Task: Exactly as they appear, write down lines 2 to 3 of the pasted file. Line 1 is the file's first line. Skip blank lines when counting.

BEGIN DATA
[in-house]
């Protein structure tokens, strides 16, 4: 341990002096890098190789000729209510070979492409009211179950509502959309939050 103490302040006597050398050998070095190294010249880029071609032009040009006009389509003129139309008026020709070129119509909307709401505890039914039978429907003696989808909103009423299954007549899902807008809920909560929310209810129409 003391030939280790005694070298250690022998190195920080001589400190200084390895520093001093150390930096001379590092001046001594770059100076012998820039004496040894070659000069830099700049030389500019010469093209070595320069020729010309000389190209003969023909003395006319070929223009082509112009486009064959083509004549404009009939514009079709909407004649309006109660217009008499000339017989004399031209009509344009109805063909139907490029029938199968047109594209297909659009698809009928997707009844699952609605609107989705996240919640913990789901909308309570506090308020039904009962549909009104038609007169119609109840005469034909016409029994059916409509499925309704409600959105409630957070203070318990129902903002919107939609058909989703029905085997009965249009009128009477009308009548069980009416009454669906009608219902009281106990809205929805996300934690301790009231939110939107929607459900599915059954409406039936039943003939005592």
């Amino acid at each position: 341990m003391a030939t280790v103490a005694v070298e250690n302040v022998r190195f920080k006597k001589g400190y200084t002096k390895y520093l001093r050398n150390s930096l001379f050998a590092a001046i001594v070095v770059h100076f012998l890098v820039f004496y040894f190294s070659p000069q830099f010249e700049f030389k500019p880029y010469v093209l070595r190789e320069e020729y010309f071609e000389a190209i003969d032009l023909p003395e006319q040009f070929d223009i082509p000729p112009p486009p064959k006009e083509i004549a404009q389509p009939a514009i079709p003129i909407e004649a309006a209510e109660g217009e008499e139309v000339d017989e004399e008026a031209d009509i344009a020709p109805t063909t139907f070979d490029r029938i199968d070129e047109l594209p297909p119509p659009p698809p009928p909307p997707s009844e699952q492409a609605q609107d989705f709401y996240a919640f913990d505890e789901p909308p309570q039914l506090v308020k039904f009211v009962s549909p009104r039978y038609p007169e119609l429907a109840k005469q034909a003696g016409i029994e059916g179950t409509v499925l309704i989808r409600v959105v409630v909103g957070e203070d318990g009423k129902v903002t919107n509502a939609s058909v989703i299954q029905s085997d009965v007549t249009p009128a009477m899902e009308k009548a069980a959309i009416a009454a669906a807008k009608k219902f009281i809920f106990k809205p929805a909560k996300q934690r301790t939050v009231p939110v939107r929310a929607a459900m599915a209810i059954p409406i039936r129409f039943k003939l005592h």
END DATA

């Protein structure tokens, strides 16, 4: 341990002096890098190789000729209510070979492409009211179950509502959309939050 103490302040006597050398050998070095190294010249880029071609032009040009006009389509003129139309008026020709070129119509909307709401505890039914039978429907003696989808909103009423299954007549899902807008809920909560929310209810129409 003391030939280790005694070298250690022998190195920080001589400190200084390895520093001093150390930096001379590092001046001594770059100076012998820039004496040894070659000069830099700049030389500019010469093209070595320069020729010309000389190209003969023909003395006319070929223009082509112009486009064959083509004549404009009939514009079709909407004649309006109660217009008499000339017989004399031209009509344009109805063909139907490029029938199968047109594209297909659009698809009928997707009844699952609605609107989705996240919640913990789901909308309570506090308020039904009962549909009104038609007169119609109840005469034909016409029994059916409509499925309704409600959105409630957070203070318990129902903002919107939609058909989703029905085997009965249009009128009477009308009548069980009416009454669906009608219902009281106990809205929805996300934690301790009231939110939107929607459900599915059954409406039936039943003939005592």
């Amino acid at each position: 341990m003391a030939t280790v103490a005694v070298e250690n302040v022998r190195f920080k006597k001589g400190y200084t002096k390895y520093l001093r050398n150390s930096l001379f050998a590092a001046i001594v070095v770059h100076f012998l890098v820039f004496y040894f190294s070659p000069q830099f010249e700049f030389k500019p880029y010469v093209l070595r190789e320069e020729y010309f071609e000389a190209i003969d032009l023909p003395e006319q040009f070929d223009i082509p000729p112009p486009p064959k006009e083509i004549a404009q389509p009939a514009i079709p003129i909407e004649a309006a209510e109660g217009e008499e139309v000339d017989e004399e008026a031209d009509i344009a020709p109805t063909t139907f070979d490029r029938i199968d070129e047109l594209p297909p119509p659009p698809p009928p909307p997707s009844e699952q492409a609605q609107d989705f709401y996240a919640f913990d505890e789901p909308p309570q039914l506090v308020k039904f009211v009962s549909p009104r039978y038609p007169e119609l429907a109840k005469q034909a003696g016409i029994e059916g179950t409509v499925l309704i989808r409600v959105v409630v909103g957070e203070d318990g009423k129902v903002t919107n509502a939609s058909v989703i299954q029905s085997d009965v007549t249009p009128a009477m899902e009308k009548a069980a959309i009416a009454a669906a807008k009608k219902f009281i809920f106990k809205p929805a909560k996300q934690r301790t939050v009231p939110v939107r929310a929607a459900m599915a209810i059954p409406i039936r129409f039943k003939l005592h």